Can a Christian Make Conservatives Care About Climate Change?

Meet the 29-year-old using her conservative pedigree to help save the planet

Anna Jane Joyner is trying to convince evangelicals that climate change is a problem worth solving. Credit: The Years Project/Courtesy of SHOWTIME

Anna Jane Joyner is evangelical royalty: Her father, Rick Joyner, founded a South Carolina-based megachurch with 1,000 congregations in 59 countries. But Anna Jane had a political come-to-Jesus moment while at UNC, where she embraced progressive politics. Today, at 29, she's the millennial face of a growing national movement that seeks to convince America's 80 million evangelicals that biblical tenets are compatible with environmentalism. "There's a huge host of faith communities who get it theologically, who even get the science piece of it," Joyner says. "But they're not mobilized in taking action."

Last year, Joyner was featured in Showtime's documentary series Years of Living Dangerously, where she debated climate change with her father in a gripping segment. "What I found was that his resistance had very little to do with theology and much more to do with his entrenched political ideology," she says. "Conservative talking heads and think tanks don't have to prove the science, they just have to introduce an element of doubt."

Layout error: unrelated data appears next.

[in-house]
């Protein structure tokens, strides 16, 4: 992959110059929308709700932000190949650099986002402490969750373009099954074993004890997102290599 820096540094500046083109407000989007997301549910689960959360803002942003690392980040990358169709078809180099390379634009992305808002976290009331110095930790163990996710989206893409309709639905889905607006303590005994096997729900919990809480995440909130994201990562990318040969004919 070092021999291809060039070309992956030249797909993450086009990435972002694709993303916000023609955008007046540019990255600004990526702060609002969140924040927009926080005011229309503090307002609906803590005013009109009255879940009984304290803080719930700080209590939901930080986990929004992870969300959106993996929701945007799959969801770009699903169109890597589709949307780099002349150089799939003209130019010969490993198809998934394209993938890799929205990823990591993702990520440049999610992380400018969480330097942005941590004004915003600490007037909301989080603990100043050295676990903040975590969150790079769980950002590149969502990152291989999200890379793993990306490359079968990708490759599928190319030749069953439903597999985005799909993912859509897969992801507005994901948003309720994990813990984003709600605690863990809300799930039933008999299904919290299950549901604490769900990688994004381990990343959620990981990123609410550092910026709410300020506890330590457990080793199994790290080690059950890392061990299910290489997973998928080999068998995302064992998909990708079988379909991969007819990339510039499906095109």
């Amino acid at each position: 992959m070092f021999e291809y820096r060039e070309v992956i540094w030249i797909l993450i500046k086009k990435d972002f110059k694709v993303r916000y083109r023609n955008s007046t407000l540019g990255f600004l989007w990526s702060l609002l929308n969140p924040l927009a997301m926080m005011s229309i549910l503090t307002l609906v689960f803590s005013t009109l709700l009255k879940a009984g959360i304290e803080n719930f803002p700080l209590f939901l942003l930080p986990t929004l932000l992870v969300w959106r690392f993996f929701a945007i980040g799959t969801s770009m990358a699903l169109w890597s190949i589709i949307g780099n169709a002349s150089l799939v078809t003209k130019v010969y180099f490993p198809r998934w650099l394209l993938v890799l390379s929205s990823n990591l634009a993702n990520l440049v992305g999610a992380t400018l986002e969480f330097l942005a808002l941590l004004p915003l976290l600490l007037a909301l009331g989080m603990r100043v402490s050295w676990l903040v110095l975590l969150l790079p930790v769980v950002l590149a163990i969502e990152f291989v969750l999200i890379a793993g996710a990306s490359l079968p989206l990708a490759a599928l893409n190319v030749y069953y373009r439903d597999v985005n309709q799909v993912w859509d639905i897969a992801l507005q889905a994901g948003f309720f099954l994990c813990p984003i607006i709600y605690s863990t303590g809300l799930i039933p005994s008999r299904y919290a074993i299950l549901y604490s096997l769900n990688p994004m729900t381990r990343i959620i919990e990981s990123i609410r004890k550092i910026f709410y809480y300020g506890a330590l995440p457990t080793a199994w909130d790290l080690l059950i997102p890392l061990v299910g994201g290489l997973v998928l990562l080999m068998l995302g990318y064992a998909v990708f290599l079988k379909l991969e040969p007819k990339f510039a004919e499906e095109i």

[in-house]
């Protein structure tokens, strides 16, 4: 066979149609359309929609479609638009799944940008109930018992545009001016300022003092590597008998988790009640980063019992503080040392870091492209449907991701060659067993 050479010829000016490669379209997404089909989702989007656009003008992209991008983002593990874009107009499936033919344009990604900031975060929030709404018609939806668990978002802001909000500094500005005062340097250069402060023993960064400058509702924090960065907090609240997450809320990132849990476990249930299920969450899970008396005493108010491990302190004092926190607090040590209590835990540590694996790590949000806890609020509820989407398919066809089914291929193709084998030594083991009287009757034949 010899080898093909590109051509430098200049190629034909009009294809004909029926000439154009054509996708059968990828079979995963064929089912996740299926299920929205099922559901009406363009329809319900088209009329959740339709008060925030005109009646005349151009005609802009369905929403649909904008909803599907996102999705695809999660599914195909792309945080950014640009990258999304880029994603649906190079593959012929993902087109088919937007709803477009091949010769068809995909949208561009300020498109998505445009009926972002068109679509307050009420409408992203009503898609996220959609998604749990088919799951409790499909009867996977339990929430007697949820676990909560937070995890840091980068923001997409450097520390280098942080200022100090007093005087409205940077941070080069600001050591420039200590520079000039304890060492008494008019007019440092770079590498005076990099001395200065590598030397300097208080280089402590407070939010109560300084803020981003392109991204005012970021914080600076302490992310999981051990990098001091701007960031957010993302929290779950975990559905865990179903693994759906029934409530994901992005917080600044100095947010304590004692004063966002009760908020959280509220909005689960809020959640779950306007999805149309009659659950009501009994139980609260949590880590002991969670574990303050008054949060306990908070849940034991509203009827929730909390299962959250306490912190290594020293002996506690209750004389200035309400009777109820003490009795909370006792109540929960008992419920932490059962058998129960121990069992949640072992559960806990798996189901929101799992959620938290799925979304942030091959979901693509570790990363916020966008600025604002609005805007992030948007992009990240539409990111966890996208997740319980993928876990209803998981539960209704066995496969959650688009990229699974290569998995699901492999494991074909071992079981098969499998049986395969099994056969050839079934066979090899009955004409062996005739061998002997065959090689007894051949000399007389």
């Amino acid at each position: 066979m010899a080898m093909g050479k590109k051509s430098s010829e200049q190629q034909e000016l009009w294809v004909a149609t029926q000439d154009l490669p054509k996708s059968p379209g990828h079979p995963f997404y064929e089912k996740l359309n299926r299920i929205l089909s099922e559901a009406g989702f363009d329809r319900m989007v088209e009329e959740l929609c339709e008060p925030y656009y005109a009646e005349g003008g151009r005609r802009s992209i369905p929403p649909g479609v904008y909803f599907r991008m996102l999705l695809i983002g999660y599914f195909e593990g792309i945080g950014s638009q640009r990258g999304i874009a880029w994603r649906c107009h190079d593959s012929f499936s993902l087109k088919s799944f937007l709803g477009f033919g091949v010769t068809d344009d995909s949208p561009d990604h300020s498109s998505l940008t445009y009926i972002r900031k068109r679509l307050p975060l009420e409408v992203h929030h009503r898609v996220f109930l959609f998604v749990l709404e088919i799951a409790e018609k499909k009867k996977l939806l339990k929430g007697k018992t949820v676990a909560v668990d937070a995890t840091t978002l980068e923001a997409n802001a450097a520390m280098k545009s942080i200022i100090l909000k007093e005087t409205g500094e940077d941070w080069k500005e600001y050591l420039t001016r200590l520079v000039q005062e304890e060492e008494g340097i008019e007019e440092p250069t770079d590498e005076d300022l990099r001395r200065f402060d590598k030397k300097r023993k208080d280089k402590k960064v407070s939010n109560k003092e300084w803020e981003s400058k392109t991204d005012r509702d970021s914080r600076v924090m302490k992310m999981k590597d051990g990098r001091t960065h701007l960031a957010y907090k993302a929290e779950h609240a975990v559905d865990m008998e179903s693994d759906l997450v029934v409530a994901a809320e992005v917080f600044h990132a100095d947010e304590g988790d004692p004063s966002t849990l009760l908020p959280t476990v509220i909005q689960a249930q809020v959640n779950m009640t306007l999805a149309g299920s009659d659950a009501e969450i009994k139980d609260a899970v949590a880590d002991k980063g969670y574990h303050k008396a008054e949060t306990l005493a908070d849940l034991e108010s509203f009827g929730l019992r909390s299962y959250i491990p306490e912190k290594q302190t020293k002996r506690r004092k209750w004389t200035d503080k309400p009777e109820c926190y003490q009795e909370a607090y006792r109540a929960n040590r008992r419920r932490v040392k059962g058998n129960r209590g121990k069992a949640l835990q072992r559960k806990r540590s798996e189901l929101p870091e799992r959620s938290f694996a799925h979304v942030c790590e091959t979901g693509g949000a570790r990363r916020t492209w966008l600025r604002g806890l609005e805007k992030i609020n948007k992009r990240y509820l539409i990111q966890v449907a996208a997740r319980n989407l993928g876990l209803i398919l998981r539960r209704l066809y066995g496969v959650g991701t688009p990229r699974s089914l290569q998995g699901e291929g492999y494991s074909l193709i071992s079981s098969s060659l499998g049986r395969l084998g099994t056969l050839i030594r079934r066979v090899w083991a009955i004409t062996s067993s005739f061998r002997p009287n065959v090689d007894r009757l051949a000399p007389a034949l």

Lately, Joyner is working with Here Now, a group testing new tactics for engaging hard-to-reach audiences – including evangelicals – around climate change. And she's excited about an even bigger name in the faith-based community than her dad: Pope Francis, who will release a papal encyclical on the climate this year. "We're experiencing climate impacts, but we have the solutions ready to go," says Joyner. "Renewable energy is an economic driver and a climate solution, and getting [Obama's] Clean Power Plan enacted is critical."